Chapter II

The Confessions of Saint Augustine

Book 3 - Chapter II

CHAPTER II

2. Stage plays also captivated me, with their sights full of the images of my own miseries: fuel for my own fire. Now, why does a man like to be made sad by viewing doleful and tragic scenes, which he himself could not by any means endure? Yet, as a spectator, he wishes to experience from them a sense of grief, and in this very sense of grief his pleasure consists. What is this but wretched madness? For a man is more affected by these actions the more he is spuriously involved in these affections. Now, if he should suffer them in his own person, it is the custom to call this "misery." But when he suffers with another, then it is called "compassion." But what kind of compassion is it that arises from viewing fictitious and unreal sufferings? The spectator is not expected to aid the sufferer but merely to grieve for him. And the more he grieves the more he applauds the actor of these fictions. If the misfortunes of the characters--whether historical or entirely imaginary--are represented so as not to touch the feelings of the spectator, he goes away disgusted and complaining. But if his feelings are deeply touched, he sits it out attentively, and sheds tears of joy.

3. Tears and sorrow, then, are loved. Surely every man desires to be joyful. And, though no one is willingly miserable, one may, nevertheless, be pleased to be merciful so that we love their sorrows because without them we should have nothing to pity. This also springs from that same vein of friendship. But whither does it go? Whither does it flow? Why does it run into that torrent of pitch which seethes forth those huge tides of loathsome lusts in which it is changed and altered past recognition, being diverted and corrupted from its celestial purity by its own will? Shall, then, compassion be repudiated? By no means! Let us, however, love the sorrows of others. But let us beware of uncleanness, O my soul, under the protection of my God, the God of our fathers, who is to be praised and exalted--let us beware of uncleanness. I have not yet ceased to have compassion. But in those days in the theaters I sympathized with lovers when they sinfully enjoyed one another, although this was done fictitiously in the play. And when they lost one another, I grieved with them, as if pitying them, and yet had delight in both grief and pity. Nowadays I feel much more pity for one who delights in his wickedness than for one who counts himself unfortunate because he fails to obtain some harmful pleasure or suffers the loss of some miserable felicity. This, surely, is the truer compassion, but the sorrow I feel in it has no delight for me. For although he that grieves with the unhappy should be commended for his work of love, yet he who has the power of real compassion would still prefer that there be nothing for him to grieve about. For if good will were to be ill will--which it cannot be--only then could he who is truly and sincerely compassionate wish that there were some unhappy people so that he might commiserate them. Some grief may then be justified, but none of it loved. Thus it is that thou dost act, O Lord God, for thou lovest souls far more purely than we do and art more incorruptibly compassionate, although thou art never wounded by any sorrow. Now "who is sufficient for these things?"[59]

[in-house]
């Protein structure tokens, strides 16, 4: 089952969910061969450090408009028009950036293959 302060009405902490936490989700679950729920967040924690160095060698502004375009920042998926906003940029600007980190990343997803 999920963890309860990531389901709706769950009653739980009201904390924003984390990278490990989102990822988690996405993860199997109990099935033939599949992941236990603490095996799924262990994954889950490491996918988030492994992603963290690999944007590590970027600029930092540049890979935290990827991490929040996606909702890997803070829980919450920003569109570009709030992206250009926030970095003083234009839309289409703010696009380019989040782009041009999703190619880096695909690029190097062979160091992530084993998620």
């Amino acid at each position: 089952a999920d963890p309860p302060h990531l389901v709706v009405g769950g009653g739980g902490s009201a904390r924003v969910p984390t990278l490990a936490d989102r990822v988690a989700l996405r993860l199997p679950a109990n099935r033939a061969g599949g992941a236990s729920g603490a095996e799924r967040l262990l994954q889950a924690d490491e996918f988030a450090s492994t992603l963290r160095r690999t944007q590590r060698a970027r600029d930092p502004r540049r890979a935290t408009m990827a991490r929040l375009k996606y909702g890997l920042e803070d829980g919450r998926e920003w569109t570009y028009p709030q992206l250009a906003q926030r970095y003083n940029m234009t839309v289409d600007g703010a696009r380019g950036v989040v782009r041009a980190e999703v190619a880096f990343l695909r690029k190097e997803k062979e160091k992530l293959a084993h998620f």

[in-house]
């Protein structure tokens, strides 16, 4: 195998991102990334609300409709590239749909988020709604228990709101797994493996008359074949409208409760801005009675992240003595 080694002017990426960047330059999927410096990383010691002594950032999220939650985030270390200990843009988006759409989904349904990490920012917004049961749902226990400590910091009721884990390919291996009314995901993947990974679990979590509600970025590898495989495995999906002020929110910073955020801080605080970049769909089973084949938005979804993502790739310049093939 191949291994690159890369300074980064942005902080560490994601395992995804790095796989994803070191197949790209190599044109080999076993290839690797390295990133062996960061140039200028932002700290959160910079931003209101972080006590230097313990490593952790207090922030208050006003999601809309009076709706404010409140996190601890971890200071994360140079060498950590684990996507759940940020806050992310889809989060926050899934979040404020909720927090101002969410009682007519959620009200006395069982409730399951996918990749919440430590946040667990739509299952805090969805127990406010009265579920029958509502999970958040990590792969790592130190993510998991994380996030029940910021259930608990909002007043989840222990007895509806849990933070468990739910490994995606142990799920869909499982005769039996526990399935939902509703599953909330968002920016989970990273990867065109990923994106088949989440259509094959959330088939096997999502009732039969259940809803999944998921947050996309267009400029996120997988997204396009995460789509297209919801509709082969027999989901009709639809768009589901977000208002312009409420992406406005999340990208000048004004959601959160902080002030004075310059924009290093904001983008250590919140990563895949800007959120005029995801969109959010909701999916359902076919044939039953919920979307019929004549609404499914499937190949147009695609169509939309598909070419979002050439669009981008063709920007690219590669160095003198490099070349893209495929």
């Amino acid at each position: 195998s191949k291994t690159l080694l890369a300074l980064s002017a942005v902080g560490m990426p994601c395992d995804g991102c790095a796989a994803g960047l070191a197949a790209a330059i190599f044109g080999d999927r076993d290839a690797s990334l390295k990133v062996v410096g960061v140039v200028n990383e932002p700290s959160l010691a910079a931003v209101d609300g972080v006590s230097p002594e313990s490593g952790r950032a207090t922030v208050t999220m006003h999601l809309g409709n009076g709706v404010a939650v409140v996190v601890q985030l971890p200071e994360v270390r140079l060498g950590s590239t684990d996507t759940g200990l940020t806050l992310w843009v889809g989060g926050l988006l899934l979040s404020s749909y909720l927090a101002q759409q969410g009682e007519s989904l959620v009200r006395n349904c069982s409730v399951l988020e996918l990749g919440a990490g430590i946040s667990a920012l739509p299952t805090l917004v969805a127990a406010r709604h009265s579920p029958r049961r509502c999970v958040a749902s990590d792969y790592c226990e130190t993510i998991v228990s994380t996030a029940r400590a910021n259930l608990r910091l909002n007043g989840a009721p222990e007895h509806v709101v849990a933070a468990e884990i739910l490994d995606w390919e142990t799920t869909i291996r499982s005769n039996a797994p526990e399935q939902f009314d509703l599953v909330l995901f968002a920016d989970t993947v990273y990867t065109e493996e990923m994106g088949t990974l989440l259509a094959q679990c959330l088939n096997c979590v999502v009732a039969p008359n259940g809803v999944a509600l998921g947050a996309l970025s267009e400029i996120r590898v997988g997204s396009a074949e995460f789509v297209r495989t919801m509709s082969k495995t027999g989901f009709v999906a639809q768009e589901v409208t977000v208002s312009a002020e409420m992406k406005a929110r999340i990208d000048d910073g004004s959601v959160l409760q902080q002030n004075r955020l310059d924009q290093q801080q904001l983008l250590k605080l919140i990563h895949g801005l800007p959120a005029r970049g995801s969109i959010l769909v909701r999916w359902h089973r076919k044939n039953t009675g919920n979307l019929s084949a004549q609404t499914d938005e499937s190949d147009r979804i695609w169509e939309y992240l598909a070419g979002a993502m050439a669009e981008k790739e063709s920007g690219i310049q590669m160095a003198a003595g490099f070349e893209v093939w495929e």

4. But at that time, in my wretchedness, I loved to grieve; and I sought for things to grieve about. In another man's misery, even though it was feigned and impersonated on the stage, that performance of the actor pleased me best and attracted me most powerfully which moved me to tears. What marvel then was it that an unhappy sheep, straying from thy flock and impatient of thy care, I became infected with a foul disease? This is the reason for my love of griefs: that they would not probe into me too deeply (for I did not love to suffer in myself such things as I loved to look at), and they were the sort of grief which came from hearing those fictions, which affected only the surface of my emotion. Still, just as if they had been poisoned fingernails, their scratching was followed by inflammation, swelling, putrefaction, and corruption. Such was my life! But was it life, O my God?

 

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